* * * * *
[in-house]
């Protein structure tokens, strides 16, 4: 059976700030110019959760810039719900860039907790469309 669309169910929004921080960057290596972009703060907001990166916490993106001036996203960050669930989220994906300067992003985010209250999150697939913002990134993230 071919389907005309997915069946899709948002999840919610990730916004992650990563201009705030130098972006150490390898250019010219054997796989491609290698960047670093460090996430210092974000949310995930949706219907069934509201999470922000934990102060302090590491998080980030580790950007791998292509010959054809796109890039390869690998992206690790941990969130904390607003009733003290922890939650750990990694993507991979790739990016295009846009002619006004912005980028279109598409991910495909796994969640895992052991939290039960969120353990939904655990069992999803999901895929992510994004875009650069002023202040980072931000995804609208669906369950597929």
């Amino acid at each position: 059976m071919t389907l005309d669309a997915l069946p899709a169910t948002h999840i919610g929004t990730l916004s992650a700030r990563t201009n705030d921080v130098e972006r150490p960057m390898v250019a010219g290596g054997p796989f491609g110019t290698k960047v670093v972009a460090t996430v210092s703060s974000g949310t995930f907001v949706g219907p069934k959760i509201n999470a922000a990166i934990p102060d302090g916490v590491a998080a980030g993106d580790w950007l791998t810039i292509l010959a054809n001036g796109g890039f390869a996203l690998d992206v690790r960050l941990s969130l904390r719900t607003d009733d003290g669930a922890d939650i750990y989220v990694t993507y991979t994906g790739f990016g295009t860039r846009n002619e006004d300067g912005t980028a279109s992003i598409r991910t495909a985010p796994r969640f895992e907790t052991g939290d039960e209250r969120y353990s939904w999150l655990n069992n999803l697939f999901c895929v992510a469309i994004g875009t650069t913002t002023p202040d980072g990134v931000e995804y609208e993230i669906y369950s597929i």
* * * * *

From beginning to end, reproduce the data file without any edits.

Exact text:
[in-house]
């Protein structure tokens, strides 16, 4: 059976700030110019959760810039719900860039907790469309 669309169910929004921080960057290596972009703060907001990166916490993106001036996203960050669930989220994906300067992003985010209250999150697939913002990134993230 071919389907005309997915069946899709948002999840919610990730916004992650990563201009705030130098972006150490390898250019010219054997796989491609290698960047670093460090996430210092974000949310995930949706219907069934509201999470922000934990102060302090590491998080980030580790950007791998292509010959054809796109890039390869690998992206690790941990969130904390607003009733003290922890939650750990990694993507991979790739990016295009846009002619006004912005980028279109598409991910495909796994969640895992052991939290039960969120353990939904655990069992999803999901895929992510994004875009650069002023202040980072931000995804609208669906369950597929």
């Amino acid at each position: 059976m071919t389907l005309d669309a997915l069946p899709a169910t948002h999840i919610g929004t990730l916004s992650a700030r990563t201009n705030d921080v130098e972006r150490p960057m390898v250019a010219g290596g054997p796989f491609g110019t290698k960047v670093v972009a460090t996430v210092s703060s974000g949310t995930f907001v949706g219907p069934k959760i509201n999470a922000a990166i934990p102060d302090g916490v590491a998080a980030g993106d580790w950007l791998t810039i292509l010959a054809n001036g796109g890039f390869a996203l690998d992206v690790r960050l941990s969130l904390r719900t607003d009733d003290g669930a922890d939650i750990y989220v990694t993507y991979t994906g790739f990016g295009t860039r846009n002619e006004d300067g912005t980028a279109s992003i598409r991910t495909a985010p796994r969640f895992e907790t052991g939290d039960e209250r969120y353990s939904w999150l655990n069992n999803l697939f999901c895929v992510a469309i994004g875009t650069t913002t002023p202040d980072g990134v931000e995804y609208e993230i669906y369950s597929i």